This once again brings to mind how I started to study Secret Doctrine for the first time. It was pre-internet era in a small town, so all those special terms and words from all the different mythologies I had to write down in hopes that I could find them later. That kind of work is a true pleasure, since the mind can work & expand in so many different levels at once.
I definitely agree with this. For example, the first time I read Fosforos I found some concepts quite difficult to grasp although the general feeling I got was resonation. Then after letting it sit for some months and coming back to it, I was able to understand much quicker. I also love to write down different terminology and notes to come back to later - I learn much better this way rather than just reading something over.
Nefastos wrote:I have some free minutes here, I will go through my personal library and suggest some books. I think it will mostly be just a list for now, regretfully. You can get more info from the 'net, & more discussion can follow. I think it should be noted that what is nowadays known as occultism, was for centuries the esoteric side of religion.

THEOSOPHY
- Bailey: A Treatise on White Magic (and other books)
- Mahatma Letters to A.P. Sinnett

TANTRA
- Woodruffe (aka. Avalon): Serpent Power (and other books)
- Feuerstein: Tantra - The Path of Ecstasy

ROSICRUCIANISM
- Pistis Sophia (hard to understand, but widens in a good way the gnostic figure of Christ & his occult teachings)
- Kingsford: The Perfect Way (Rosicrucian theosophy, incl. a very good interpretation of Satan)
- Ervast: Esoteric School of Jesus (my personal favourite of Rosicrucian occultism)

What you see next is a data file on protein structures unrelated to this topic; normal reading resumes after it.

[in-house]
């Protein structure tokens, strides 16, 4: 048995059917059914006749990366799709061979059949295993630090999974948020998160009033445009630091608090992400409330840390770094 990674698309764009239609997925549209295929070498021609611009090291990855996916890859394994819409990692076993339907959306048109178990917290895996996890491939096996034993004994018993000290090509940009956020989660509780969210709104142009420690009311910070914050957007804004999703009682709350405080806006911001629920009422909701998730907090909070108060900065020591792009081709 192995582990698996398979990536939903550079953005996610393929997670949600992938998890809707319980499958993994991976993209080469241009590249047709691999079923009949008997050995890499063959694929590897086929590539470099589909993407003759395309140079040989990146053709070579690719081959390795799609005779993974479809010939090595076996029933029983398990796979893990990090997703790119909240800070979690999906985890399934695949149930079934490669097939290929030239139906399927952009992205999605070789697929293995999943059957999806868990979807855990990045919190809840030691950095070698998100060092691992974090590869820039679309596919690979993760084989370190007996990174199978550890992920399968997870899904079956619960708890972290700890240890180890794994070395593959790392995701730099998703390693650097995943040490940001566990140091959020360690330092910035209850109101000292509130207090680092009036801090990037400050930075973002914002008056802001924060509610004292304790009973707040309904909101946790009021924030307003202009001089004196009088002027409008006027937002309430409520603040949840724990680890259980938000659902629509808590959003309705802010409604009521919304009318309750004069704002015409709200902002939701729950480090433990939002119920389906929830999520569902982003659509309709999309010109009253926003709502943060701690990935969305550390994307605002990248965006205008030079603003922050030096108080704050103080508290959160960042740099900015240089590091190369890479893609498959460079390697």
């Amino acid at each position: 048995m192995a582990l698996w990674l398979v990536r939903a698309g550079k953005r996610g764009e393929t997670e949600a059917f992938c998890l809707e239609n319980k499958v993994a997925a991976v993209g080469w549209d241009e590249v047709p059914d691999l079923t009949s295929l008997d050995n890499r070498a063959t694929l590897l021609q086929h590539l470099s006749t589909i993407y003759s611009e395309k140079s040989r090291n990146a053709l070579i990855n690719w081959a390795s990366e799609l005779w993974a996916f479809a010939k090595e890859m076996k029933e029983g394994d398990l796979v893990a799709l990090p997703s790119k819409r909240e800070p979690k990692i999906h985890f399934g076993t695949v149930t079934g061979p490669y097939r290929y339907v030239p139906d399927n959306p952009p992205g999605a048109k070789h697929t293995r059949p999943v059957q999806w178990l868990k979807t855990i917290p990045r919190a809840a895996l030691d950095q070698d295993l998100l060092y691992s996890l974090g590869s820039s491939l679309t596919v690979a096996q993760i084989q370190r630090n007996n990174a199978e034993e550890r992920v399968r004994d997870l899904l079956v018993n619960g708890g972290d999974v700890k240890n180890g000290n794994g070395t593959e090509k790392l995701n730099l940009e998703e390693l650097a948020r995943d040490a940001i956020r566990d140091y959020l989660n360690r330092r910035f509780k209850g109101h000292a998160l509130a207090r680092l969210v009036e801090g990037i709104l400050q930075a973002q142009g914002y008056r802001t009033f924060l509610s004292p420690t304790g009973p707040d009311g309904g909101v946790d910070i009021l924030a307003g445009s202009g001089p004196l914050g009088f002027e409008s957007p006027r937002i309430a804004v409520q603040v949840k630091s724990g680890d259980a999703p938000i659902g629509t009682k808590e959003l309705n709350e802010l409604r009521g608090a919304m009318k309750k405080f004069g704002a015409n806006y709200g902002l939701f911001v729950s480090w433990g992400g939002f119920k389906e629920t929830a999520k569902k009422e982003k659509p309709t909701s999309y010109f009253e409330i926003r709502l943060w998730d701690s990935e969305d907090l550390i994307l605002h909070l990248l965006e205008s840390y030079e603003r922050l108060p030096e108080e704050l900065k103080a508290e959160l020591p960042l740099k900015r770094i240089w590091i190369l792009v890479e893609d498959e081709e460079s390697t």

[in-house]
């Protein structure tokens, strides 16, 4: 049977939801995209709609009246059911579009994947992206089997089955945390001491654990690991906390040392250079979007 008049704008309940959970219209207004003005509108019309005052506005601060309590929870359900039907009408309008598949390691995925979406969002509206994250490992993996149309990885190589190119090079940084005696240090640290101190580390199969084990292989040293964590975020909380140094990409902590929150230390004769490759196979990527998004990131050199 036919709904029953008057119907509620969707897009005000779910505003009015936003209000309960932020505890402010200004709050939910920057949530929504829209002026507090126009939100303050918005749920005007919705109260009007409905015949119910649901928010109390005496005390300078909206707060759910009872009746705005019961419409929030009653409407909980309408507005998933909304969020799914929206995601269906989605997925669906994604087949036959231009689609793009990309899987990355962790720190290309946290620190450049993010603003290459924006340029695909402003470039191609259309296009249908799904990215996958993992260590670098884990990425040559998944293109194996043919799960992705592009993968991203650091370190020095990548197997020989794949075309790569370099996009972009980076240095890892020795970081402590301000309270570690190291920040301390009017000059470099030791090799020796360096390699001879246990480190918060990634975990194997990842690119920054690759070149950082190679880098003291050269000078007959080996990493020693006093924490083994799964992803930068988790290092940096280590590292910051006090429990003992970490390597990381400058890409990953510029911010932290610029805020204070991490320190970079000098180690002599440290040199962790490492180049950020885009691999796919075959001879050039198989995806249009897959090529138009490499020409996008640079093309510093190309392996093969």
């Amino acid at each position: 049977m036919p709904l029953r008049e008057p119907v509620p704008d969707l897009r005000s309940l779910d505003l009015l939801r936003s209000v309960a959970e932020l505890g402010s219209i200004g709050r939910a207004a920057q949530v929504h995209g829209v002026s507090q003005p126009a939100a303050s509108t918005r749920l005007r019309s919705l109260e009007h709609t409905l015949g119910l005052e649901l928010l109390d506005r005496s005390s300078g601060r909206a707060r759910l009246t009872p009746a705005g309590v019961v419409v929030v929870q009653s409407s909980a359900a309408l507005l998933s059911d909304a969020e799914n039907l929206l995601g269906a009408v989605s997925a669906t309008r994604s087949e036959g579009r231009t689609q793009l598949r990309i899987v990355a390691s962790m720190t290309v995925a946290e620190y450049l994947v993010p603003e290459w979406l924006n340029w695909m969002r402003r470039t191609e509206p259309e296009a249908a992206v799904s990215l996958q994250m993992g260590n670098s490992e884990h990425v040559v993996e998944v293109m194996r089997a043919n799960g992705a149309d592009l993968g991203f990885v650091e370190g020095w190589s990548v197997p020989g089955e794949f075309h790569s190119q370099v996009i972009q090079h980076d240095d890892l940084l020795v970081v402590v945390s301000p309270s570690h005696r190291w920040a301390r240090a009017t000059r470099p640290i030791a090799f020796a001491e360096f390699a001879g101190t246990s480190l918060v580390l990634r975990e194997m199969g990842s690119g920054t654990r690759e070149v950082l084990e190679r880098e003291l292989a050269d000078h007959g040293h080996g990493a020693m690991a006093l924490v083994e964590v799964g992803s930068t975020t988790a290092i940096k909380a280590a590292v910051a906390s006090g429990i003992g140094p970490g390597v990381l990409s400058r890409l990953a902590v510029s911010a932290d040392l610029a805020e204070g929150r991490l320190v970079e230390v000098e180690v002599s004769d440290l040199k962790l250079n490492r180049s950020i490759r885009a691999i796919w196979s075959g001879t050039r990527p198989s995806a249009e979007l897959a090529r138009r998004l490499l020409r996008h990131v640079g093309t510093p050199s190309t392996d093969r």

CLASSIC OCCULTISM & GRIMOIRES (not so much for philosophical study)
- Levi: Transcendental Magic
- Agrippa: Three Book of Occult Philosophy (e.g. Tyson's edition)
- (Pseudo-)Agrippa: The Fourth Book on Occult Philosophy (ed. Skinner)
- McLean: A Treatise on Angel Magic
- Peterson (ed.): The Lesser Key of Solomon
- Mathers (ed.): Key of Solomon
- Peterson (ed.): Grimorium Verum

Also I would suggest to read something from the following non-occult authors: Plato; F.M. Dostoevsky; C.G. Jung. Plus the following religious books:

- Bible: Book of Job & Gospels (e.g. Gospel of Matthew)
- Barnstone & Meyer (ed.): The Gnostic Bible
- The Book of Enoch ("Enoch 1-3", Slavonic, Ethiopic and Hebrew, are all different texts; all are worth studying)

- Hermetica aka. Corpus Hermeticum, esp. Poimandres

- Upanishads
- The Aphorisms of Siva (Dyczkowski's version with several commentaries; also other works of D. about Kashmir Shaivism are good)
- Yoga Sutras (/Philosophy, Aphorisms...) of Patanjali (different editions should be read carefully, since the translations & commentaries have vast differences)
- Bhagavad-Gita (see above)

- Dhammapada
- The Life of Milarepa
- Mind Training: The Great Collection (from the Library of Tibetan Classics, an expensive but great set of books)
- Tibetan Book of the Dead (Fremantle-Trungpa's version is a good one, although not the one most perfect with the full translated texts)

- Tao Te Ching
Thank you for this huge list Nefastos! This will definitely keep me busy for a while. I am off work for a couple weeks so the timing is good. Some of these I have already in my collection which is nice too.

I just finished The Tibetan Book of Living and Dying by Sogyal Rinpoche, based off it being mentioned in the meditation thread. I thought it was a really good book, and now that I've had some introduction to it's concepts I've started looking through The Tibetan Book of the Dead. It's astounding how much more advanced these traditions treat death and dying compared to the west. It's definitely something worth thinking about. That Mind Training collection sounds really interesting too, thanks for bringing it to my attention.